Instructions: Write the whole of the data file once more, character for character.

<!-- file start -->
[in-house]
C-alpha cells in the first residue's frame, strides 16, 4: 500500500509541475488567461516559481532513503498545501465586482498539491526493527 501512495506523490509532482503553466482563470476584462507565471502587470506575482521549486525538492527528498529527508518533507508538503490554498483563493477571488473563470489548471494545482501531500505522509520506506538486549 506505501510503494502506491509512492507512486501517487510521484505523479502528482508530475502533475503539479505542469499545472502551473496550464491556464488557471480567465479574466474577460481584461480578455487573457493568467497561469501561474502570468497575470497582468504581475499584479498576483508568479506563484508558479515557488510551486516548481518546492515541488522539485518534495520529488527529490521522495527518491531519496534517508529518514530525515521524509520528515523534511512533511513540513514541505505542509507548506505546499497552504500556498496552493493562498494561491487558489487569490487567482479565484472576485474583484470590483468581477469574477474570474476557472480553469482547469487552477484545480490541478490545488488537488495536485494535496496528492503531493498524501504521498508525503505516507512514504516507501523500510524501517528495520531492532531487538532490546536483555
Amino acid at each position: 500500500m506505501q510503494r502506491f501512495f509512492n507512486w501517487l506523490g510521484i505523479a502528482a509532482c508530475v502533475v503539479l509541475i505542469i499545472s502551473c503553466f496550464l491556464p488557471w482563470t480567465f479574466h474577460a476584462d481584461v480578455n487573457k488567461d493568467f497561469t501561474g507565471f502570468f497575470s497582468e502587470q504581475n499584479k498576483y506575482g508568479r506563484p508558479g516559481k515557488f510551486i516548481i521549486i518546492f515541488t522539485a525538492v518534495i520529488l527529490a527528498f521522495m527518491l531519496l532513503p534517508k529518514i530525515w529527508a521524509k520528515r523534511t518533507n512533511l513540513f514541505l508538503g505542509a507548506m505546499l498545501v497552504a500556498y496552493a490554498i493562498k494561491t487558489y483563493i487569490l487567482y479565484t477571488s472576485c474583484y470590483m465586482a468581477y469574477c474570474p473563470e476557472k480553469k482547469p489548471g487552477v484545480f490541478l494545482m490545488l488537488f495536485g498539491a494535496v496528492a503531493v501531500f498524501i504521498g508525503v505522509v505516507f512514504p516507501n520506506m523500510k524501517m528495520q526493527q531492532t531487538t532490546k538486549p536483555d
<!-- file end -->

[in-house]
C-alpha cells in the first residue's frame, strides 16, 4: 500500500509541475488567461516559481532513503498545501465586482498539491526493527 501512495506523490509532482503553466482563470476584462507565471502587470506575482521549486525538492527528498529527508518533507508538503490554498483563493477571488473563470489548471494545482501531500505522509520506506538486549 506505501510503494502506491509512492507512486501517487510521484505523479502528482508530475502533475503539479505542469499545472502551473496550464491556464488557471480567465479574466474577460481584461480578455487573457493568467497561469501561474502570468497575470497582468504581475499584479498576483508568479506563484508558479515557488510551486516548481518546492515541488522539485518534495520529488527529490521522495527518491531519496534517508529518514530525515521524509520528515523534511512533511513540513514541505505542509507548506505546499497552504500556498496552493493562498494561491487558489487569490487567482479565484472576485474583484470590483468581477469574477474570474476557472480553469482547469487552477484545480490541478490545488488537488495536485494535496496528492503531493498524501504521498508525503505516507512514504516507501523500510524501517528495520531492532531487538532490546536483555
Amino acid at each position: 500500500m506505501q510503494r502506491f501512495f509512492n507512486w501517487l506523490g510521484i505523479a502528482a509532482c508530475v502533475v503539479l509541475i505542469i499545472s502551473c503553466f496550464l491556464p488557471w482563470t480567465f479574466h474577460a476584462d481584461v480578455n487573457k488567461d493568467f497561469t501561474g507565471f502570468f497575470s497582468e502587470q504581475n499584479k498576483y506575482g508568479r506563484p508558479g516559481k515557488f510551486i516548481i521549486i518546492f515541488t522539485a525538492v518534495i520529488l527529490a527528498f521522495m527518491l531519496l532513503p534517508k529518514i530525515w529527508a521524509k520528515r523534511t518533507n512533511l513540513f514541505l508538503g505542509a507548506m505546499l498545501v497552504a500556498y496552493a490554498i493562498k494561491t487558489y483563493i487569490l487567482y479565484t477571488s472576485c474583484y470590483m465586482a468581477y469574477c474570474p473563470e476557472k480553469k482547469p489548471g487552477v484545480f490541478l494545482m490545488l488537488f495536485g498539491a494535496v496528492a503531493v501531500f498524501i504521498g508525503v505522509v505516507f512514504p516507501n520506506m523500510k524501517m528495520q526493527q531492532t531487538t532490546k538486549p536483555d